Some of its key features include:

  • Real-time GraphQL APIs: Hasura automatically generates GraphQL APIs that update in real time when there are changes in the underlying database.
  • Role-based access control: Hasura provides granular access control at the field and row level, allowing you to restrict access to sensitive data.
  • Event triggers: Hasura allows you to trigger serverless functions or webhooks in response to database events, such as inserts, updates, and deletes.
  • Custom business logic: Hasura provides a JavaScript-based serverless platform for writing custom business logic and authentication.


  • Easy to set up and use.
  • Provides real-time data synchronization.
  • Automatic generation of CRUD APIs for PostgreSQL databases.
  • Support for event triggers and custom business logic.


  • Limited support for other databases.
  • Some features, such as role-based access control, require a paid subscription.

ii.) Postgraphile

Postgraphile is an open-source tool that generates a GraphQL API from a PostgreSQL database schema. It is highly customizable and can be extended using plugins.

# Install postgraphile globally
npm install -g postgraphile

# Generate GraphQL API
postgraphile --connection postgres://user:password@localhost:5432/mydatabase --schema public --watch

Some of its key features include:

  • Automatic GraphQL schema generation: Postgraphile generates a GraphQL schema based on the structure of your PostgreSQL database.
  • Plugin architecture: Postgraphile can be extended using a wide range of plugins, allowing you to add custom functionality.
  • Dynamic filtering and sorting: Postgraphile allows you to dynamically apply filters and sorting to your GraphQL queries.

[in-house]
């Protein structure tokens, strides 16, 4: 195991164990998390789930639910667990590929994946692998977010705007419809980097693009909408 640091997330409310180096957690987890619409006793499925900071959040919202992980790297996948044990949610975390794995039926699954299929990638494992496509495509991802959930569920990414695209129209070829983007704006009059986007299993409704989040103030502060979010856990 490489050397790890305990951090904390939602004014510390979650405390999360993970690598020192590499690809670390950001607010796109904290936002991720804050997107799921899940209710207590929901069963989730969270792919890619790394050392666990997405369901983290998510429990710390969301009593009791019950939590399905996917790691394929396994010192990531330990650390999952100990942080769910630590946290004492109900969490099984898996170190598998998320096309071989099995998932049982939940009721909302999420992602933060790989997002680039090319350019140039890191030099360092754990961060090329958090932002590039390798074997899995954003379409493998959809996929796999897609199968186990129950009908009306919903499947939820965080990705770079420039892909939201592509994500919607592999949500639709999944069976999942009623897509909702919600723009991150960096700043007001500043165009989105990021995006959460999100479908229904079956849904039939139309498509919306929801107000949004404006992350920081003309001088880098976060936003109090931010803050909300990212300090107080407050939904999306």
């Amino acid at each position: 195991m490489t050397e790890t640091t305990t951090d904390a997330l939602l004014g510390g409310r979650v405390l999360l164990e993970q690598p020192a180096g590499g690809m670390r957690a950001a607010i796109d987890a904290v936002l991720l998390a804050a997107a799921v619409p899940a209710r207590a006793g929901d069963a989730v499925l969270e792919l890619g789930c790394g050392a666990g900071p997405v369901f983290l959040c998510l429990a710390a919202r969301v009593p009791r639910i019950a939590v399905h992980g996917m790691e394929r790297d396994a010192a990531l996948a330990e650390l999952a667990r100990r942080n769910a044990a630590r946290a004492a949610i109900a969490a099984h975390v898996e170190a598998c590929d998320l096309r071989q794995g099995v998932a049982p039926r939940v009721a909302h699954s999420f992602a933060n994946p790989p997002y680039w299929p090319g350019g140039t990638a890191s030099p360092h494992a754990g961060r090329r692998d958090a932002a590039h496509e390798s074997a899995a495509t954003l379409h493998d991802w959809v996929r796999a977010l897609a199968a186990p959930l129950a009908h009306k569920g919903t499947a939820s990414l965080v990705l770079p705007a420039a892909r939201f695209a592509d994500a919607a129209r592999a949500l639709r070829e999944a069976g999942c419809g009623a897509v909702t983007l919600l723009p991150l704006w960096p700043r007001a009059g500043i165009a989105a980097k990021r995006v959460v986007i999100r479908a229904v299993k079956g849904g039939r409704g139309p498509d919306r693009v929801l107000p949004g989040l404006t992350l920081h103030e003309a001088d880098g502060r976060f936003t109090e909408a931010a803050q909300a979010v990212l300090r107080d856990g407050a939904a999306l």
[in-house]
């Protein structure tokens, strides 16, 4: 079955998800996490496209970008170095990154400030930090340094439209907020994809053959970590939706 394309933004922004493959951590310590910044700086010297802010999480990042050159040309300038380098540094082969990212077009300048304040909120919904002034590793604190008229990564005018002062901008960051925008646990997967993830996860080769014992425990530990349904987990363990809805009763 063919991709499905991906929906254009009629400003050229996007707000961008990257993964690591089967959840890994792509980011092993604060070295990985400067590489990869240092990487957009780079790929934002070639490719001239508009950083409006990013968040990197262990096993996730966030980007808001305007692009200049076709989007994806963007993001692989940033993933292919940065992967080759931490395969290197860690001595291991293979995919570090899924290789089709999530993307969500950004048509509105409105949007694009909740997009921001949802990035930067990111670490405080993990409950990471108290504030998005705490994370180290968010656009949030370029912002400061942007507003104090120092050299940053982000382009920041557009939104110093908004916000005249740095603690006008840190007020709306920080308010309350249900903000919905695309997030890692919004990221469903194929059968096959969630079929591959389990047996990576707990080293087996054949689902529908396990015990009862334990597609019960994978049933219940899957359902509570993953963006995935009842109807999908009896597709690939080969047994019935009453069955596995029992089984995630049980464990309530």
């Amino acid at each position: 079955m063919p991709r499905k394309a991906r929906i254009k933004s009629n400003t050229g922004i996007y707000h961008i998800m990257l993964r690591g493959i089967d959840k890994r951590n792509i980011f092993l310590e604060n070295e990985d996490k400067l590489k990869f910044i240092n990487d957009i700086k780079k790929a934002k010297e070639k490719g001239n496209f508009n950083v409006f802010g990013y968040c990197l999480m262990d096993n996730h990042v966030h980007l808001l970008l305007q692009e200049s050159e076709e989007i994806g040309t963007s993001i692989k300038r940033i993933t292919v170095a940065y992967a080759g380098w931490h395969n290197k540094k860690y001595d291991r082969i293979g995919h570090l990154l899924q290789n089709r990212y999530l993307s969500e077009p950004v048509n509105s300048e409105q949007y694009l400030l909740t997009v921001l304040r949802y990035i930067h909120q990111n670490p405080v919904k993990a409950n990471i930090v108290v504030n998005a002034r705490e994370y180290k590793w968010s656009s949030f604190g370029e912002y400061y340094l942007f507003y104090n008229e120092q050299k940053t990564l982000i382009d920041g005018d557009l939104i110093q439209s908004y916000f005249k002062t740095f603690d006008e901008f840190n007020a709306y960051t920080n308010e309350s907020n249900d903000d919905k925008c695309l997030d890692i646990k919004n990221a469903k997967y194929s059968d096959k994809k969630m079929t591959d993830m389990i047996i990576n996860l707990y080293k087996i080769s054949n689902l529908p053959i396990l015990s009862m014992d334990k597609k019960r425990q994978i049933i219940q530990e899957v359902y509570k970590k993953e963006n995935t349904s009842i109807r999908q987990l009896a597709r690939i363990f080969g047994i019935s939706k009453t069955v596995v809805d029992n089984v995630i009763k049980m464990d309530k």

• Generates GraphQL APIs automatically.
  • Highly customizable through plugins.
  • Support for dynamic filtering and sorting.


  • Steep learning curve.
  • Limited support for real-time updates.

iii.) Prisma

Prisma is a modern data access layer for building GraphQL APIs. It supports PostgreSQL, MySQL, and MongoDB databases and provides a powerful CLI for generating a GraphQL schema and client.

// Prisma Schema (schema.prisma)

model User {
  id       Int      @id @default(autoincrement())
  name     String
  email    String   @unique

// Query in GraphQL
query {
  users {

Some of its key features include:

  • Type-safe database access: Prisma generates a type-safe client for accessing your database, ensuring that your queries are always correct at compile time.
  • Automatic GraphQL schema generation: Prisma generates a GraphQL schema based on your database schema.
  • Powerful CLI: Prisma's CLI provides a wide range of tools for managing your database schema and generating a GraphQL client.


  • Type-safe database access.
  • Automatic generation of GraphQL schema.
  • Powerful CLI for managing database schema and generating a GraphQL client.


  • Limited support for other databases.
  • Steep learning curve.

iv.) GraphQL Nexus

GraphQL Nexus is a code-first approach to building GraphQL APIs in TypeScript. It provides a DSL for defining your GraphQL schema and automatically generates resolvers based on your types.

// Using Nexus with Prisma
const { makeSchema } = require('nexus');
const { PrismaClient } = require('@prisma/client');
const prisma = new PrismaClient();

const schema = makeSchema({
  types: [
      name: 'User',
      definition(t) {;;;

// Use schema with Apollo Server or other GraphQL server

Some of its key features include:

  • Code-first approach: GraphQL Nexus allows you to define your GraphQL schema using a TypeScript DSL.
  • Automatic resolver generation: GraphQL Nexus generates resolvers for your GraphQL API based on your types.
  • Strongly typed: GraphQL Nexus ensures your API is always type-safe at compile time.


  • Code-first approach.